Ethernet was originally designed to operate over a heavy coaxial cable, and was later updated to also support a thinner, lighter, coaxial cable type. Both systems provided a network with excellent performance, but they utilized a bus topology which made changing a network a difficult proposition, and also left much to be desired in regard to reliability. Also, many buildings were already wired with twisted-pair wire which could support high speed networks. Installing a coaxial-based Ethernet into these buildings would mean they would have to be rewired. Therefore, a new network type known as 10 Base-T was introduced to increase reliability and allow the use of existing twisted-pair cable. 10 Base-T is the world's most widely deployed Local Area Networking technology.
10 Base-T utilizes Category 3 (or higher) Unshielded Twisted Pair (UTP) cable in a star topology. Each node on the network has its own cable run back to a common hub, and each of these cable runs may be up to 100 meters (330 feet) in length. Figure One shows a simple 10 Base-T network.
10 Base-T network
10 Base-T can also be wired in a tree topology, where one "main" hub is connected to other hubs, which are in turn connected to workstations. Please note that the depth of a 10 Base-T tree network is limited to one layer below the main hub. It is also possible to combine 10 Base-T with any combination of the other 10 Mbps Ethernet technologies in an infinite number of ways to meet nearly any requirement. Figure Two shows a combination of 10 Base-T and 10 Base-2.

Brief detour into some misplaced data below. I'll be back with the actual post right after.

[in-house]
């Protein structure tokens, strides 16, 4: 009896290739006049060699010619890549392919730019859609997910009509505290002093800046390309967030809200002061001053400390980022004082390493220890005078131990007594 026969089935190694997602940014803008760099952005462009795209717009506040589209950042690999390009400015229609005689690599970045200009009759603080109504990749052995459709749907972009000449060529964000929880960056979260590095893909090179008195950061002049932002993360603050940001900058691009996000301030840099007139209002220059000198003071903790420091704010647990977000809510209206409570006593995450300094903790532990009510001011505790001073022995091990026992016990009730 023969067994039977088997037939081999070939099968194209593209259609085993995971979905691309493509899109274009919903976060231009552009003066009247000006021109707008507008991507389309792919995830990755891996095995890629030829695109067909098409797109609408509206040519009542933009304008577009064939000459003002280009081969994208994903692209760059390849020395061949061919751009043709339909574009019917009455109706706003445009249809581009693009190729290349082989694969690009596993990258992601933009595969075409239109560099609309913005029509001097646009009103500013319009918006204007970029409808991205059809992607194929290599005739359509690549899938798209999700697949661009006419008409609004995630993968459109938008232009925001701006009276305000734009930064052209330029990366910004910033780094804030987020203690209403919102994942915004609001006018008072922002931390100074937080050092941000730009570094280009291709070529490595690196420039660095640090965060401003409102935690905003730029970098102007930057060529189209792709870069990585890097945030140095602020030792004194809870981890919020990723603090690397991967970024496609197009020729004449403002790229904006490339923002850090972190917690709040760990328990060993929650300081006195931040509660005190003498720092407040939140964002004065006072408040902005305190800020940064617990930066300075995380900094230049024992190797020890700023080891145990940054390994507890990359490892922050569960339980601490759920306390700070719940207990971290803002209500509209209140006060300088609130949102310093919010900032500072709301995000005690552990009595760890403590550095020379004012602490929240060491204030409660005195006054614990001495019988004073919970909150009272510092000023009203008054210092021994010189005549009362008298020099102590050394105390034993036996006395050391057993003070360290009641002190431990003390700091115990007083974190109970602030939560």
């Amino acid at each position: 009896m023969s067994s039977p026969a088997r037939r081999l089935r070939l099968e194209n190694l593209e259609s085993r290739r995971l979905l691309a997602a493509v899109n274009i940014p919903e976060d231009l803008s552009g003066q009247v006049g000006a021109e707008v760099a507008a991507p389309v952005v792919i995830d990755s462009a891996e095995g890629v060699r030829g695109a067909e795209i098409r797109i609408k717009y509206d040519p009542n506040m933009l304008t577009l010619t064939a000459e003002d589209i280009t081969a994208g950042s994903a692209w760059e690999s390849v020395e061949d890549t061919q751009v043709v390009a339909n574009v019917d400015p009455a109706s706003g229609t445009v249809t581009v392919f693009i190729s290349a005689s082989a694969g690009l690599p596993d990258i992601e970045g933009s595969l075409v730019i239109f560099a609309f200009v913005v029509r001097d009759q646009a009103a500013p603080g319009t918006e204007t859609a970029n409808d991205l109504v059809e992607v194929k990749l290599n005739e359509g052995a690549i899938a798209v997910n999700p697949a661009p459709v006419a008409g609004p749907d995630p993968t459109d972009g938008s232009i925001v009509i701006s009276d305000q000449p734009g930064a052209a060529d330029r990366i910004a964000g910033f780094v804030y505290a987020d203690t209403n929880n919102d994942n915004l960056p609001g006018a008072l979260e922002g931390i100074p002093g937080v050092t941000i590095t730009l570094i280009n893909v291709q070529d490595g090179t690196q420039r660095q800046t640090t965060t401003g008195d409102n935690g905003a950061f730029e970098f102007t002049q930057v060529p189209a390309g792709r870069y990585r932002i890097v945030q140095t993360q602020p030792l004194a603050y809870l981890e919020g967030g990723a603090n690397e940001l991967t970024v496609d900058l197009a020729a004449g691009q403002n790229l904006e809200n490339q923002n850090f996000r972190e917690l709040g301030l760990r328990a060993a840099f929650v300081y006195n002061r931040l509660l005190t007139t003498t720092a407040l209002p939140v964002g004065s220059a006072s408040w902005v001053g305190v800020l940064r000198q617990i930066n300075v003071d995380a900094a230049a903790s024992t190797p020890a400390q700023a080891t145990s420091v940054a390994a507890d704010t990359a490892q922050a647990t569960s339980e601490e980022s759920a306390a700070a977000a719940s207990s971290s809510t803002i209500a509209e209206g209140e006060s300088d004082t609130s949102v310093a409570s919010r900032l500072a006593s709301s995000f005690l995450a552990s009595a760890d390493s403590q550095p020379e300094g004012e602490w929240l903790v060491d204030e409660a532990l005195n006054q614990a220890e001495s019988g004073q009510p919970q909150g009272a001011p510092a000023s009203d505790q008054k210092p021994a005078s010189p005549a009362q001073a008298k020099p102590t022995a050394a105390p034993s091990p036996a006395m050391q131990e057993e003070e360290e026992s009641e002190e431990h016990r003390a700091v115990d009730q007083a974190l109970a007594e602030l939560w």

10 Base-T and Thin Ethernet Combination
10 Base-T has various advantages and disadvantages which make it suitable for some applications and less suitable for others. Some of them are listed below:
10 Base-T uses two pairs of wires: one pair for transmission and the second pair for recieve. The physical connector used is an 8 position modular plug, commonly referred to as an RJ-45. All cables must be rated at a minimum of Category 3, and must be wired such that pins 1 & 2 are on one twisted pair and pins 3 & 6 are on a second pair. Common wiring standards which meet this requirement are EIA/TIA T568A and T568B.
There are two pinouts used: MDI for DTE devices (such as computers, printers, etc.) and MDI-X (hubs). Connecting an MDI port to an MDI-X port requires a straight through cable, and connecting either MDI to MDI or MDI-X to MDI-X requires a crossover cable. Pinouts of the MDI and MDI-X interfaces are shown in Table One.
10 Base-T Pinouts
There are several applications for crossover cables in 10 Base-T networks. The most common reason is to cascade hubs together in a tree topology. If both hubs have only MDI-X ports then a crossover cable is needed. Another application for a crossover cable is to connect two DTE devices together without a hub.
A standard 10 Base-T crossover cable wiring diagram is shown in Table Two.
|10 Base-T Crossover Cable|
|SIDE 1||WIRE COLOR||SIDE 2|
Crossover Cable Pinout